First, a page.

When is animation a good choice?
The recent pandemic is a great way to illustrate why animation is a good choice. With the increase in home working due to the Covid situation, shooting live action videos has been near on impossible.
I say near on, because some agencies have indeed managed it. Clever little souls. They’re been forward thinking in their approach and have created zoom type adverts, featuring actors during lockdown. Hats off to them.
Imagine organising a live video shoot under recent social distancing guidelines. Finding a location that’s not out of bounds, one that’s not too noisy, keeping everyone apart, mask wearing where applicable, cleaning and sterilising all technical equipment, involving self isolating crew and cast members at suitable times.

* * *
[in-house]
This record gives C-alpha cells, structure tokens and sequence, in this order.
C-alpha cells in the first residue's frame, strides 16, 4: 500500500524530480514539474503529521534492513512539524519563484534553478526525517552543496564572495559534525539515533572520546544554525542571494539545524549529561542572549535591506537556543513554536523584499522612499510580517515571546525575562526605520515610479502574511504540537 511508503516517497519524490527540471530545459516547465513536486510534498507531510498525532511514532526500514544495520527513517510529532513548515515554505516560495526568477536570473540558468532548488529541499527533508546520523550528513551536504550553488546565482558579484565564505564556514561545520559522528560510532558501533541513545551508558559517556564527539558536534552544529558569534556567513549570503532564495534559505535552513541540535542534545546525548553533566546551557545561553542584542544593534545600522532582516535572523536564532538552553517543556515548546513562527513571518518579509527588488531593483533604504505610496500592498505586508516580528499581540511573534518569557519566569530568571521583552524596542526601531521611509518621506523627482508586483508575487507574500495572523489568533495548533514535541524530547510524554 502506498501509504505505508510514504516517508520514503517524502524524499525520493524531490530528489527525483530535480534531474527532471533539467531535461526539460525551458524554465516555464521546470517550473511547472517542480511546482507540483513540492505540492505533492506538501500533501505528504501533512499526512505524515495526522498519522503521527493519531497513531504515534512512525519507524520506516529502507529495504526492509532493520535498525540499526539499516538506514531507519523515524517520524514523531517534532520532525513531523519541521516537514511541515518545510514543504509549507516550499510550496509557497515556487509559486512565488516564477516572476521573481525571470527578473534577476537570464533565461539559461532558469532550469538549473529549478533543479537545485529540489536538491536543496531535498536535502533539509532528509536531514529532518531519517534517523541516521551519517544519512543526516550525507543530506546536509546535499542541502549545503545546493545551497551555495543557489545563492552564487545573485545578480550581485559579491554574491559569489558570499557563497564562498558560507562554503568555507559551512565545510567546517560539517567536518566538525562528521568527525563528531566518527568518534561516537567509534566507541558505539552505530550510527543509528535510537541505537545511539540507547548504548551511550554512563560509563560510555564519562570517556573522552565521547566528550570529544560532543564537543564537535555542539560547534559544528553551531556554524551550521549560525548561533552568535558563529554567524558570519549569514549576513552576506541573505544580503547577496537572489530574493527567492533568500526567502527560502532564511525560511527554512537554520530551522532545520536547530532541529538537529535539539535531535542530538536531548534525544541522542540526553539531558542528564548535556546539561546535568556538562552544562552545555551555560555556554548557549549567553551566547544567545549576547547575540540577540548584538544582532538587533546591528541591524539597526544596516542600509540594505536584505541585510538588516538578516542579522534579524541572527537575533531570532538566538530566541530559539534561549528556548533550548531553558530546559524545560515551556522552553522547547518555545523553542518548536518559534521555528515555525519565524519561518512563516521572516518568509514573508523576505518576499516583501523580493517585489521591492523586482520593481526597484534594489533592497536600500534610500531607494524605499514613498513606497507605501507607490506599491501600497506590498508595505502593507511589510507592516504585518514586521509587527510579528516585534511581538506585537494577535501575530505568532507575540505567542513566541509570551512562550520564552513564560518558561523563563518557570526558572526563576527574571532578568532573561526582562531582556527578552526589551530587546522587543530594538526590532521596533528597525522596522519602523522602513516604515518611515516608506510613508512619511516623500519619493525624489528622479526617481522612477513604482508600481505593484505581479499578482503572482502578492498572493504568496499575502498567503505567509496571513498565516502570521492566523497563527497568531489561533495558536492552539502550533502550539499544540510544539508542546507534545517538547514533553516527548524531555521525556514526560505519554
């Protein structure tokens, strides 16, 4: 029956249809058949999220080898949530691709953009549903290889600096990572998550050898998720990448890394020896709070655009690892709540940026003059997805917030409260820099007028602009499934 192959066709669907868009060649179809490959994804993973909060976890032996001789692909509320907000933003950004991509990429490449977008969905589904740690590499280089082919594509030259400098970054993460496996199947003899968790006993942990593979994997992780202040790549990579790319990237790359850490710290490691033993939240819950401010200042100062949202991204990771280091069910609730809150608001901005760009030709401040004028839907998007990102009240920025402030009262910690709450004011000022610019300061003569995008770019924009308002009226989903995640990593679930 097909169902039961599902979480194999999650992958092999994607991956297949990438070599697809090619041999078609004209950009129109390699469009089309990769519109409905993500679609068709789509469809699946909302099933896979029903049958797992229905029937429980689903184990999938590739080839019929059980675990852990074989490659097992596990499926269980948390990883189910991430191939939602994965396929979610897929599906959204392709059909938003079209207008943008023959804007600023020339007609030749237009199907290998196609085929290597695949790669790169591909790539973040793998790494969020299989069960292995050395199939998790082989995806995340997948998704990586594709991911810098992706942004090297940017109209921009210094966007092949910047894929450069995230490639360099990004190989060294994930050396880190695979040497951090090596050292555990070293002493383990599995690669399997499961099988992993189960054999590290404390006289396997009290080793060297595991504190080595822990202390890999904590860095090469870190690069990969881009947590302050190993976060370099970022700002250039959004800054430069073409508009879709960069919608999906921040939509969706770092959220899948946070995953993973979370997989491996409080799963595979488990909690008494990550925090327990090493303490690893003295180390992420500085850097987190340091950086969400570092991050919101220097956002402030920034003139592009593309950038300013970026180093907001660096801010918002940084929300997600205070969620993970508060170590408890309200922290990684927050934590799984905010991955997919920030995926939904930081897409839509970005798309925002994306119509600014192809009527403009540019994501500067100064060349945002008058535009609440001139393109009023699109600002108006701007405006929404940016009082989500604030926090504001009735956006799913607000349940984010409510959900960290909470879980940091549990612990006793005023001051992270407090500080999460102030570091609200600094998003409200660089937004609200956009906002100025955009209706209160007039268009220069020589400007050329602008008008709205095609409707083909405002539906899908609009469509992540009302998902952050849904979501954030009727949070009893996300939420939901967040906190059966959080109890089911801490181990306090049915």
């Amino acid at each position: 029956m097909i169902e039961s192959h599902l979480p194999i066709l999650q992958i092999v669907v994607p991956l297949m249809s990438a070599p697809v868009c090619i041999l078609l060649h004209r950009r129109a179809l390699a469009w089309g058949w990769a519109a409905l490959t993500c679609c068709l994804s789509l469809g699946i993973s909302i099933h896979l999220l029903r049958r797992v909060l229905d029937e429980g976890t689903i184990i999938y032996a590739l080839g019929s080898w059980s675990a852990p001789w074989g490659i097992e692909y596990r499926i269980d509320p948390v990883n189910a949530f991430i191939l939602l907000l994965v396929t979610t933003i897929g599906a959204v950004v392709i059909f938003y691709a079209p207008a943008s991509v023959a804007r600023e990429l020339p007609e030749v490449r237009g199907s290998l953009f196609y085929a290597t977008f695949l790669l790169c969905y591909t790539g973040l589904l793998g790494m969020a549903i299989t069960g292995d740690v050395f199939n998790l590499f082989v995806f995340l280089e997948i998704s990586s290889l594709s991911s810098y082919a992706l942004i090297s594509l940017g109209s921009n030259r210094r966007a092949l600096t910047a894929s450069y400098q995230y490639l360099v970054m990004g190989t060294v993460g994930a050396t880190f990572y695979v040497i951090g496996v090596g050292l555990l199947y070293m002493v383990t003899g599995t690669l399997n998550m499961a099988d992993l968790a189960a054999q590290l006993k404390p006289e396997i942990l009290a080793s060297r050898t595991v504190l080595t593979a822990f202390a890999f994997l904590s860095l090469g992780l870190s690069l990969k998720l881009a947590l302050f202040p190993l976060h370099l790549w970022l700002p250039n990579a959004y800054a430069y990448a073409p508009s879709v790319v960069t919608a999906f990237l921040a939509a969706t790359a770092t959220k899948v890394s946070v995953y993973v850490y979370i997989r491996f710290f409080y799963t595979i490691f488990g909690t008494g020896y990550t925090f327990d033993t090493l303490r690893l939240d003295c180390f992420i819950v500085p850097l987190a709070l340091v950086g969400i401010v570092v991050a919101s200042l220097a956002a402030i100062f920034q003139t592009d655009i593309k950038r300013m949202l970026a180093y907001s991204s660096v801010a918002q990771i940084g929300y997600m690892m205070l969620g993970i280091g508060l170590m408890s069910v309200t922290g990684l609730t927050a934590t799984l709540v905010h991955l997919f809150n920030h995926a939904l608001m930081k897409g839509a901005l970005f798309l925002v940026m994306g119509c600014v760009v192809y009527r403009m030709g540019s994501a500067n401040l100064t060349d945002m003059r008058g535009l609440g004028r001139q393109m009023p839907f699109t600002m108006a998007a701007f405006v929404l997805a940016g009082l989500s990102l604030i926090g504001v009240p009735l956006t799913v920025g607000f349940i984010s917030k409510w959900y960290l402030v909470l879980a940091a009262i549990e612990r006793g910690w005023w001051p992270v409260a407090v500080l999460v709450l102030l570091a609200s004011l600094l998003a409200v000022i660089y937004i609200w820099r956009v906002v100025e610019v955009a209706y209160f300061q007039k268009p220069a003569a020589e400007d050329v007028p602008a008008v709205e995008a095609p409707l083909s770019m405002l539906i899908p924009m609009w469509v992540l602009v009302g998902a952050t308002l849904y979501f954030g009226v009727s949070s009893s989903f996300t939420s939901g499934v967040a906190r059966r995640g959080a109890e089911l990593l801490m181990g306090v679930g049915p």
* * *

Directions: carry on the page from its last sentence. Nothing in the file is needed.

My brain hurts just thinking about it! Working from home is not a barrier as to what can be produced with animation; it can be crafted from anywhere.
If you have plumped for an animated video, any further follow on videos required can be easily generated.
Once you’ve created the initial content you can think of it as akin to cut, copy and pasting the content for use in a new or alternative way. In doing this, the branding themes remain continual and you get more use out of your created assets.
Animation is also a good choice, particularly if you’re new to TV advertising. When you first start your advertising journey, it’s difficult to know what will and won’t work.
It’s almost a process of trial and error until you see what is instrumental in helping you reach your goals. Choosing an animated style for your adverts comes with a huge amount of flexibility.